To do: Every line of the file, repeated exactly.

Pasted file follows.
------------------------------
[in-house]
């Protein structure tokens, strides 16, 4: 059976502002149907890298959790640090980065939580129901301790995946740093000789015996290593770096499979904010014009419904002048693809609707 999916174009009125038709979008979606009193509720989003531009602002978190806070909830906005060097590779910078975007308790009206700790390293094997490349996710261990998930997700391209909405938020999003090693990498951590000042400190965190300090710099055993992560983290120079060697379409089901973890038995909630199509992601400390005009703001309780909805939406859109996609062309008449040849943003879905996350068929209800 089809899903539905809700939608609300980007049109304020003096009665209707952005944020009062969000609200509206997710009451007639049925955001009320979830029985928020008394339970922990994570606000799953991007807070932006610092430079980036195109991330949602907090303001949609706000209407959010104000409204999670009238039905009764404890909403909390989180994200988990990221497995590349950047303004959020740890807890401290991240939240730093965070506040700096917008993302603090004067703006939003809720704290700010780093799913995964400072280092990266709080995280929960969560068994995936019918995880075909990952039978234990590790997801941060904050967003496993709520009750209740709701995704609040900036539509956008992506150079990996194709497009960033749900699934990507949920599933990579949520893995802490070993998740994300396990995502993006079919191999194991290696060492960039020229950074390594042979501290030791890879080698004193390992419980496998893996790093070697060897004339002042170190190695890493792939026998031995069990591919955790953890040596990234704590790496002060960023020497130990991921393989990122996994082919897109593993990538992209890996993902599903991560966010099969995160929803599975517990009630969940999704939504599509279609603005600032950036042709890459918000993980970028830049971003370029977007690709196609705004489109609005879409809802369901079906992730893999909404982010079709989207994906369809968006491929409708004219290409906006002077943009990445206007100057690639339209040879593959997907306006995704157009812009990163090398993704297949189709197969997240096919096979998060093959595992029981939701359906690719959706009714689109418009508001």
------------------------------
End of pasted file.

[in-house]
């Protein structure tokens, strides 16, 4: 059976502002149907890298959790640090980065939580129901301790995946740093000789015996290593770096499979904010014009419904002048693809609707 999916174009009125038709979008979606009193509720989003531009602002978190806070909830906005060097590779910078975007308790009206700790390293094997490349996710261990998930997700391209909405938020999003090693990498951590000042400190965190300090710099055993992560983290120079060697379409089901973890038995909630199509992601400390005009703001309780909805939406859109996609062309008449040849943003879905996350068929209800 089809899903539905809700939608609300980007049109304020003096009665209707952005944020009062969000609200509206997710009451007639049925955001009320979830029985928020008394339970922990994570606000799953991007807070932006610092430079980036195109991330949602907090303001949609706000209407959010104000409204999670009238039905009764404890909403909390989180994200988990990221497995590349950047303004959020740890807890401290991240939240730093965070506040700096917008993302603090004067703006939003809720704290700010780093799913995964400072280092990266709080995280929960969560068994995936019918995880075909990952039978234990590790997801941060904050967003496993709520009750209740709701995704609040900036539509956008992506150079990996194709497009960033749900699934990507949920599933990579949520893995802490070993998740994300396990995502993006079919191999194991290696060492960039020229950074390594042979501290030791890879080698004193390992419980496998893996790093070697060897004339002042170190190695890493792939026998031995069990591919955790953890040596990234704590790496002060960023020497130990991921393989990122996994082919897109593993990538992209890996993902599903991560966010099969995160929803599975517990009630969940999704939504599509279609603005600032950036042709890459918000993980970028830049971003370029977007690709196609705004489109609005879409809802369901079906992730893999909404982010079709989207994906369809968006491929409708004219290409906006002077943009990445206007100057690639339209040879593959997907306006995704157009812009990163090398993704297949189709197969997240096919096979998060093959595992029981939701359906690719959706009714689109418009508001």